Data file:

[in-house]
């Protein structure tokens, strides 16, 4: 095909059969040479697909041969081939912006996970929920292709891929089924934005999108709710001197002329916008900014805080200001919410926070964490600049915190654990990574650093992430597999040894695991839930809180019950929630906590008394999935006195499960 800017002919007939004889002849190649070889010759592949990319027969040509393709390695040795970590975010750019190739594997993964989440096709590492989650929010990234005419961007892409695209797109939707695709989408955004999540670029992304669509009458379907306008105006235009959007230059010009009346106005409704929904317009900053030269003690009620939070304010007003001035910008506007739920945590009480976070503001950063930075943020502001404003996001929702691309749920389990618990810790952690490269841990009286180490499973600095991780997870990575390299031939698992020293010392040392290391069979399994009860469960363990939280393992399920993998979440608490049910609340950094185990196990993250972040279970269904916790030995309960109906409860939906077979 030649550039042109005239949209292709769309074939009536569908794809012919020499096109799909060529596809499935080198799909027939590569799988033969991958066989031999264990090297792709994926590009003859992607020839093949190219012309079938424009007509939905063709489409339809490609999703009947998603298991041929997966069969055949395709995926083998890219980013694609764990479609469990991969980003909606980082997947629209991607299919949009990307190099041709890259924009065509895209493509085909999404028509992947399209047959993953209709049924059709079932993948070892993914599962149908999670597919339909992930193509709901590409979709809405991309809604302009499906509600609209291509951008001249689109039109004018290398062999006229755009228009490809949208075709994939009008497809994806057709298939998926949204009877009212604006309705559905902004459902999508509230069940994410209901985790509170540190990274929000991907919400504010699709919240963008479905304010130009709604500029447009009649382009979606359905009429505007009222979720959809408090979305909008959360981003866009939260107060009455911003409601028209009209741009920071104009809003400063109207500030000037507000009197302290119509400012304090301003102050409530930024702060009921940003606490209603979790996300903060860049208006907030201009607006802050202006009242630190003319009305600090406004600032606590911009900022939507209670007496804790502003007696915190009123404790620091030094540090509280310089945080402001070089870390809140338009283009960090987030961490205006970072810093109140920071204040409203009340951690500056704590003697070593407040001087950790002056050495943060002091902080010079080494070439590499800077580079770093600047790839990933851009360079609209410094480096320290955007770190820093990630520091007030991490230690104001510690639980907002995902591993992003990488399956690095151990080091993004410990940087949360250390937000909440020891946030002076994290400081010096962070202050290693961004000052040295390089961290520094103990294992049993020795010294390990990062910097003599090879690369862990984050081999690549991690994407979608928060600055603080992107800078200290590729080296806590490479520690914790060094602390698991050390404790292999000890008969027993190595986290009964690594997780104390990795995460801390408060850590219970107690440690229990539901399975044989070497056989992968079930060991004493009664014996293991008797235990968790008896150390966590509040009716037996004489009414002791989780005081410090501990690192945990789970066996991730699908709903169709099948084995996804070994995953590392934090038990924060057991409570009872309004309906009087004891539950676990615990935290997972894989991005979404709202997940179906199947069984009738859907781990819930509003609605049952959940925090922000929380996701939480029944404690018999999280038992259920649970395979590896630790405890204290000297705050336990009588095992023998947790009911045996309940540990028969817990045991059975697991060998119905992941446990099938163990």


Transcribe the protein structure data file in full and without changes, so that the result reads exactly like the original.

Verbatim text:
[in-house]
């Protein structure tokens, strides 16, 4: 095909059969040479697909041969081939912006996970929920292709891929089924934005999108709710001197002329916008900014805080200001919410926070964490600049915190654990990574650093992430597999040894695991839930809180019950929630906590008394999935006195499960 800017002919007939004889002849190649070889010759592949990319027969040509393709390695040795970590975010750019190739594997993964989440096709590492989650929010990234005419961007892409695209797109939707695709989408955004999540670029992304669509009458379907306008105006235009959007230059010009009346106005409704929904317009900053030269003690009620939070304010007003001035910008506007739920945590009480976070503001950063930075943020502001404003996001929702691309749920389990618990810790952690490269841990009286180490499973600095991780997870990575390299031939698992020293010392040392290391069979399994009860469960363990939280393992399920993998979440608490049910609340950094185990196990993250972040279970269904916790030995309960109906409860939906077979 030649550039042109005239949209292709769309074939009536569908794809012919020499096109799909060529596809499935080198799909027939590569799988033969991958066989031999264990090297792709994926590009003859992607020839093949190219012309079938424009007509939905063709489409339809490609999703009947998603298991041929997966069969055949395709995926083998890219980013694609764990479609469990991969980003909606980082997947629209991607299919949009990307190099041709890259924009065509895209493509085909999404028509992947399209047959993953209709049924059709079932993948070892993914599962149908999670597919339909992930193509709901590409979709809405991309809604302009499906509600609209291509951008001249689109039109004018290398062999006229755009228009490809949208075709994939009008497809994806057709298939998926949204009877009212604006309705559905902004459902999508509230069940994410209901985790509170540190990274929000991907919400504010699709919240963008479905304010130009709604500029447009009649382009979606359905009429505007009222979720959809408090979305909008959360981003866009939260107060009455911003409601028209009209741009920071104009809003400063109207500030000037507000009197302290119509400012304090301003102050409530930024702060009921940003606490209603979790996300903060860049208006907030201009607006802050202006009242630190003319009305600090406004600032606590911009900022939507209670007496804790502003007696915190009123404790620091030094540090509280310089945080402001070089870390809140338009283009960090987030961490205006970072810093109140920071204040409203009340951690500056704590003697070593407040001087950790002056050495943060002091902080010079080494070439590499800077580079770093600047790839990933851009360079609209410094480096320290955007770190820093990630520091007030991490230690104001510690639980907002995902591993992003990488399956690095151990080091993004410990940087949360250390937000909440020891946030002076994290400081010096962070202050290693961004000052040295390089961290520094103990294992049993020795010294390990990062910097003599090879690369862990984050081999690549991690994407979608928060600055603080992107800078200290590729080296806590490479520690914790060094602390698991050390404790292999000890008969027993190595986290009964690594997780104390990795995460801390408060850590219970107690440690229990539901399975044989070497056989992968079930060991004493009664014996293991008797235990968790008896150390966590509040009716037996004489009414002791989780005081410090501990690192945990789970066996991730699908709903169709099948084995996804070994995953590392934090038990924060057991409570009872309004309906009087004891539950676990615990935290997972894989991005979404709202997940179906199947069984009738859907781990819930509003609605049952959940925090922000929380996701939480029944404690018999999280038992259920649970395979590896630790405890204290000297705050336990009588095992023998947790009911045996309940540990028969817990045991059975697991060998119905992941446990099938163990």